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OP0202 Omeract Method of Combined Reporting of Benefit and Harm Applied to the TEAR Trial
  1. M. Boers1,
  2. J.A. Singh2,
  3. S.S. Cofield3,
  4. S.L. Bridges Jr3,
  5. L.W. Moreland4,
  6. J.R. O'Dell5,
  7. J.R. Curtis3
  1. 1Epidemiology & Biostatistics; Rheumatology, VU University Medical Center, Amsterdam, Netherlands
  2. 2Biostatistics
  3. 3Clinical Immunology and Rheumatology, University of Alabama at Birmingham, Birmingham, AL
  4. 4Rheumatology and Clinical Immunology, University of Pittsburgh, Pittsburgh, PA
  5. 5Rheumatology, University of Nebraska Medical Center at Omaha, Omaha, NE, United States


Background Trial reports are much more detailed on benefit than on harm. The Outcome in Rheumatology (OMERACT) Initiative has suggested a simultaneous analysis of the occurrence of benefit and harm at the individual patient level rather than at the group level [1].

Objectives To apply the OMERACT analysis strategy to the TEAR trial comparing combination to step-up strategies in early rheumatoid arthritis (RA) [2].

Methods The OMERACT method creates 3 levels for benefit (good, moderate or no response) and for harm (no adverse events [AEs], non-serious adverse events and serious adverse events [SAEs]). The outcome of each patient is expressed as a pair of values expressing the level of both benefit and harm, summarized in a contingency table. Patients achieving a good response without serious adverse events are labeled as “unqualified success” [3], and patients experiencing no response but at least one adverse event as “unmitigated failure”.

TEAR randomized 755 early RA patients to 1 of 4 treatments in addition to methotrexate: immediate etanercept; immediate hydroxychloroquine plus sulfasalazine; and the same treatments delayed, and only applied in case of inadequate response at 24 weeks. In the primary study report, analysis at 6 months showed a better response in the immediate treatment groups compared to the delayed groups, but no differences in safety between the 4 treatment groups. For this post-hoc analysis, initially 3 benefit/harm categories were made by applying the EULAR response criteria and the adverse event reports. Patients dropping out prematurely for “side effects or any other medical issue” were coded as adverse events. Subsequently the data were further collapsed into 2×2 tables by combining the AE and SAE categories for harm, and the “good” and “moderate” categories for benefit; and similarly, by combining the “moderate” and “non” categories.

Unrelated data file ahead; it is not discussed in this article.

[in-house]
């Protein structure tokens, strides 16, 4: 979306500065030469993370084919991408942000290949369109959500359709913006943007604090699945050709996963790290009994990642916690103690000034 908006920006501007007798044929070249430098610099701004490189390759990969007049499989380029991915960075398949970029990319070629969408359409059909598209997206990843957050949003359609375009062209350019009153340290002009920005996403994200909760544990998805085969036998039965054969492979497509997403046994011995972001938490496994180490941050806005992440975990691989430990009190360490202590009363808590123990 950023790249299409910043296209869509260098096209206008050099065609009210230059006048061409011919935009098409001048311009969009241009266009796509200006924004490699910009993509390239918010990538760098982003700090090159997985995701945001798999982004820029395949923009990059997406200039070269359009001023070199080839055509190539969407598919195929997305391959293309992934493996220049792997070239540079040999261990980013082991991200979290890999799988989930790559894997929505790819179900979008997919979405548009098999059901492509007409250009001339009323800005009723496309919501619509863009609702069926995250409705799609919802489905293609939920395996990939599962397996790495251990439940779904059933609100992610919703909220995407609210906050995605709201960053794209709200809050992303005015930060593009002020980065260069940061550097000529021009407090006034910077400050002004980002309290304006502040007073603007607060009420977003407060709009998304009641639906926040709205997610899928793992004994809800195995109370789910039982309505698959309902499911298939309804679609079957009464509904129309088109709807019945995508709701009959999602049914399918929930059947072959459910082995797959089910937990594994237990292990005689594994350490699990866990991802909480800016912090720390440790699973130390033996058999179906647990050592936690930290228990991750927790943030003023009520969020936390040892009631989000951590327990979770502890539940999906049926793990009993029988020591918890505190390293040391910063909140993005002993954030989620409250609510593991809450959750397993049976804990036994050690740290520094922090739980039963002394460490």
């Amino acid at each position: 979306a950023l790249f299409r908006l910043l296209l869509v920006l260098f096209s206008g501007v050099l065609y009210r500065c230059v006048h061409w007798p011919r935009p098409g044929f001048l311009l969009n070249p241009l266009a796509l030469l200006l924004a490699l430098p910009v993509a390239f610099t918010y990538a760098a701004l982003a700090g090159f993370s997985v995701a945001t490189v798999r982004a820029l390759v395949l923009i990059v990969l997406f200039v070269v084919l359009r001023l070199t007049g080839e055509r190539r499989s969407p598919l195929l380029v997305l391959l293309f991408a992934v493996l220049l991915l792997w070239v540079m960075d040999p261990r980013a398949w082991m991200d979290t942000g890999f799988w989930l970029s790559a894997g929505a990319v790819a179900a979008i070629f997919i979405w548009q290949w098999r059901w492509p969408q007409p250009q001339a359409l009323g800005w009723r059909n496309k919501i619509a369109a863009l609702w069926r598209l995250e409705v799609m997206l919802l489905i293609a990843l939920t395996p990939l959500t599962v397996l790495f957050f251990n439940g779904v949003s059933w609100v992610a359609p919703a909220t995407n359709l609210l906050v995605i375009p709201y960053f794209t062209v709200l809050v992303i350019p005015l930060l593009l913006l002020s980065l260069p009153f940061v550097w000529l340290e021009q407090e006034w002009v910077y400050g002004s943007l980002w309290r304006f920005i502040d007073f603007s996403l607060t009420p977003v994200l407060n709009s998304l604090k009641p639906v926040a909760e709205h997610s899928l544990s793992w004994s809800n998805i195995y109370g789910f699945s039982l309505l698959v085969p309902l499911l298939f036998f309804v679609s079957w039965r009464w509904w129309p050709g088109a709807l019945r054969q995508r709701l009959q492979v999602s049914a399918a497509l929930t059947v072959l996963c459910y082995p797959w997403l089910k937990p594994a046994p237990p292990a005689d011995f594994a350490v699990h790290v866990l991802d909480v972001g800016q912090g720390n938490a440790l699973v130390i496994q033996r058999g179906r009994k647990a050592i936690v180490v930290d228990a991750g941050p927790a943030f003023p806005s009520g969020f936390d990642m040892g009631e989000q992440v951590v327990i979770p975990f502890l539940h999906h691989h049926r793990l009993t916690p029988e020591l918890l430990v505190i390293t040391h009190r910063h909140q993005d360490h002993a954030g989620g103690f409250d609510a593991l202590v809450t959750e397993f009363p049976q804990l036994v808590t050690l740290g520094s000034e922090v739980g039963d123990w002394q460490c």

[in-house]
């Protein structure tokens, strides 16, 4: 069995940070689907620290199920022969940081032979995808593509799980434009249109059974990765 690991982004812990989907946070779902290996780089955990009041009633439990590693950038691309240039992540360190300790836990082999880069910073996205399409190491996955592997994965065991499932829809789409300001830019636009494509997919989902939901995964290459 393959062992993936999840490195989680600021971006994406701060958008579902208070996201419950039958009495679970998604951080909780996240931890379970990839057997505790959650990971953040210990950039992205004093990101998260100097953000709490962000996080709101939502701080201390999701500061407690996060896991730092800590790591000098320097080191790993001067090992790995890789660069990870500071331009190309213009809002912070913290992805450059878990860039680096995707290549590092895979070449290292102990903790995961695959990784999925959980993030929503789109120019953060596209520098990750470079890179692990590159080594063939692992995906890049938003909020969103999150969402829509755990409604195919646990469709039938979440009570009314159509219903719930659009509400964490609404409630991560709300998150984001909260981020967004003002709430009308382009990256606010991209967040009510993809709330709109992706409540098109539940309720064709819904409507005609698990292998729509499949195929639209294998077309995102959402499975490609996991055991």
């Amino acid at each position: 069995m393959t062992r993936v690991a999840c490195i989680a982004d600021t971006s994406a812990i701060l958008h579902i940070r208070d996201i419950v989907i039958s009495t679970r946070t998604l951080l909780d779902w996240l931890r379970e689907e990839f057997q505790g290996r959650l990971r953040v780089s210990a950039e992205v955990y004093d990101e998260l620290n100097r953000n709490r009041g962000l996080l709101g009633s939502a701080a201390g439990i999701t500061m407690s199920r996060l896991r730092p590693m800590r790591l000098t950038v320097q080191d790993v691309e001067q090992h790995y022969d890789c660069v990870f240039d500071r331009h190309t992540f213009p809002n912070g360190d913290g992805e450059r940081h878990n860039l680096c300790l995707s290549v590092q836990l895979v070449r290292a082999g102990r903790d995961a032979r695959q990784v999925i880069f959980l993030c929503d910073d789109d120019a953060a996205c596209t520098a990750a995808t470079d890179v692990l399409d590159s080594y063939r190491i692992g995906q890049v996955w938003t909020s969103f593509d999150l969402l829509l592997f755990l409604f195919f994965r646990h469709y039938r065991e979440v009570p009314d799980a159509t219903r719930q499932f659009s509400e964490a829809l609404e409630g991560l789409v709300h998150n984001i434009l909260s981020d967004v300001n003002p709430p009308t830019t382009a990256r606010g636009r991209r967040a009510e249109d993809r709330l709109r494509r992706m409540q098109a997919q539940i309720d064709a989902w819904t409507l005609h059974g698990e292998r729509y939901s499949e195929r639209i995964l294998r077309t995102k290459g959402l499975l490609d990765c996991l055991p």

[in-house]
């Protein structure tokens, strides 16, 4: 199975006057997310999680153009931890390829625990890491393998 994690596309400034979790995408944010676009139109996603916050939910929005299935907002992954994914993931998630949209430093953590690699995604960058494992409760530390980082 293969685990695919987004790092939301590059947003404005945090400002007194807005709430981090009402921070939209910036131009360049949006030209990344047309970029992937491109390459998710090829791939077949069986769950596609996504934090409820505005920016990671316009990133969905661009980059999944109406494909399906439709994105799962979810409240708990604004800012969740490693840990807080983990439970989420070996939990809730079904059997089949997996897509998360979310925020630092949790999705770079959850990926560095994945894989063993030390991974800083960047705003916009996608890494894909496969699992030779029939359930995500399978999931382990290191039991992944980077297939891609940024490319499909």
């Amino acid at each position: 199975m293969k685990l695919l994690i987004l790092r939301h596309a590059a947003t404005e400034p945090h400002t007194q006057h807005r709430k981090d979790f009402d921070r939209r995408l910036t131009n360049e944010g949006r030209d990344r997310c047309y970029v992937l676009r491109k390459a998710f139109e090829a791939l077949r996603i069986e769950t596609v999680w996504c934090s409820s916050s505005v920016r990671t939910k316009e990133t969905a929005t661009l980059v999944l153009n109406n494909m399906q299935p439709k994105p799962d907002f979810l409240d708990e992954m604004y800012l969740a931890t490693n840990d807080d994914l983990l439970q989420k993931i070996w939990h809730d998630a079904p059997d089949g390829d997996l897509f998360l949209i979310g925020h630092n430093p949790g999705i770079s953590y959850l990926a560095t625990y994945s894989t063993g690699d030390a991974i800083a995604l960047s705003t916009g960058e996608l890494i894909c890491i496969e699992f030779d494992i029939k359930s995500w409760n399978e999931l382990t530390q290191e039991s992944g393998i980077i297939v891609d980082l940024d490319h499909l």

Results Response data at 6 months was available for 693/755 patients. Only 4% of patients experienced a serious adverse event. Overall, 15% patients experienced an unqualified success and 15% an unmitigated failure (Table). The occurrence of benefit and harm were not correlated. Proportions were similar across the four treatment arms. Combining the counts of good and moderate responders increased the numbers of patients with unqualified success, as expected (32%), and combining those of moderate and non-response increased the numbers with unmitigated failure (38%). Results were similar at one and two years' follow up (data not shown).

Conclusions Reporting the occurrence and benefit and harm together enhances the understanding of the patient experience. However, in this trial the occurrence of benefit and harm showed no correlation, and no differences between treatment groups were identified. The possible correlation between benefit and harm needs to be studied in more trials.


  1. Boers M, et al. J Clin Epidemiol 2010;63:627-32.

  2. Moreland LW, et al. Arthritis and Rheumatism 2012;64:2824-35.

  3. Mancini GB, et al. Circulation 1999;99:377-83.

Disclosure of Interest None declared

DOI 10.1136/annrheumdis-2014-eular.1954

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